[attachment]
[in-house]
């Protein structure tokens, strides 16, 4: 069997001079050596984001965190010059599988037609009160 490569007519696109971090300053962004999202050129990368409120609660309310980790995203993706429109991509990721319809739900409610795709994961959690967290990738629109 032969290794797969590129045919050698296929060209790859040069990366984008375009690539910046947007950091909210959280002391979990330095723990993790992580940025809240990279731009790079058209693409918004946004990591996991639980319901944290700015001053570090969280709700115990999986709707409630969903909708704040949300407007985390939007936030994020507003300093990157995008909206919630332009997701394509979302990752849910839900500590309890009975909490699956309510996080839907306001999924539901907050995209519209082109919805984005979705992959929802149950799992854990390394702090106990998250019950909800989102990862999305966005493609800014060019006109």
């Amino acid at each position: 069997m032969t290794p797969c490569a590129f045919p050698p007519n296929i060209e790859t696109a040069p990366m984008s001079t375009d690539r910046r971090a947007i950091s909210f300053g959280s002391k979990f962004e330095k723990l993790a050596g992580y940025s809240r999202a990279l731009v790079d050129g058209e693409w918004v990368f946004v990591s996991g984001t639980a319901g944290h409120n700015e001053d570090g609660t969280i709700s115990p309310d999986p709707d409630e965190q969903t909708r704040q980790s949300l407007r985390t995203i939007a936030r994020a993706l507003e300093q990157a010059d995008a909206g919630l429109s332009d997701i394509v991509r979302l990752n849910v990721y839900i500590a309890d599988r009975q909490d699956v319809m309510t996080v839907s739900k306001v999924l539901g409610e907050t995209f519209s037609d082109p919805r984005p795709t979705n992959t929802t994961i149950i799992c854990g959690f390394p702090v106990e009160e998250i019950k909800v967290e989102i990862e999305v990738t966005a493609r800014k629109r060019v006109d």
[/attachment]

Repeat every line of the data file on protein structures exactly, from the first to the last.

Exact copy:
[in-house]
């Protein structure tokens, strides 16, 4: 069997001079050596984001965190010059599988037609009160 490569007519696109971090300053962004999202050129990368409120609660309310980790995203993706429109991509990721319809739900409610795709994961959690967290990738629109 032969290794797969590129045919050698296929060209790859040069990366984008375009690539910046947007950091909210959280002391979990330095723990993790992580940025809240990279731009790079058209693409918004946004990591996991639980319901944290700015001053570090969280709700115990999986709707409630969903909708704040949300407007985390939007936030994020507003300093990157995008909206919630332009997701394509979302990752849910839900500590309890009975909490699956309510996080839907306001999924539901907050995209519209082109919805984005979705992959929802149950799992854990390394702090106990998250019950909800989102990862999305966005493609800014060019006109």
């Amino acid at each position: 069997m032969t290794p797969c490569a590129f045919p050698p007519n296929i060209e790859t696109a040069p990366m984008s001079t375009d690539r910046r971090a947007i950091s909210f300053g959280s002391k979990f962004e330095k723990l993790a050596g992580y940025s809240r999202a990279l731009v790079d050129g058209e693409w918004v990368f946004v990591s996991g984001t639980a319901g944290h409120n700015e001053d570090g609660t969280i709700s115990p309310d999986p709707d409630e965190q969903t909708r704040q980790s949300l407007r985390t995203i939007a936030r994020a993706l507003e300093q990157a010059d995008a909206g919630l429109s332009d997701i394509v991509r979302l990752n849910v990721y839900i500590a309890d599988r009975q909490d699956v319809m309510t996080v839907s739900k306001v999924l539901g409610e907050t995209f519209s037609d082109p919805r984005p795709t979705n992959t929802t994961i149950i799992c854990g959690f390394p702090v106990e009160e998250i019950k909800v967290e989102i990862e999305v990738t966005a493609r800014k629109r060019v006109d």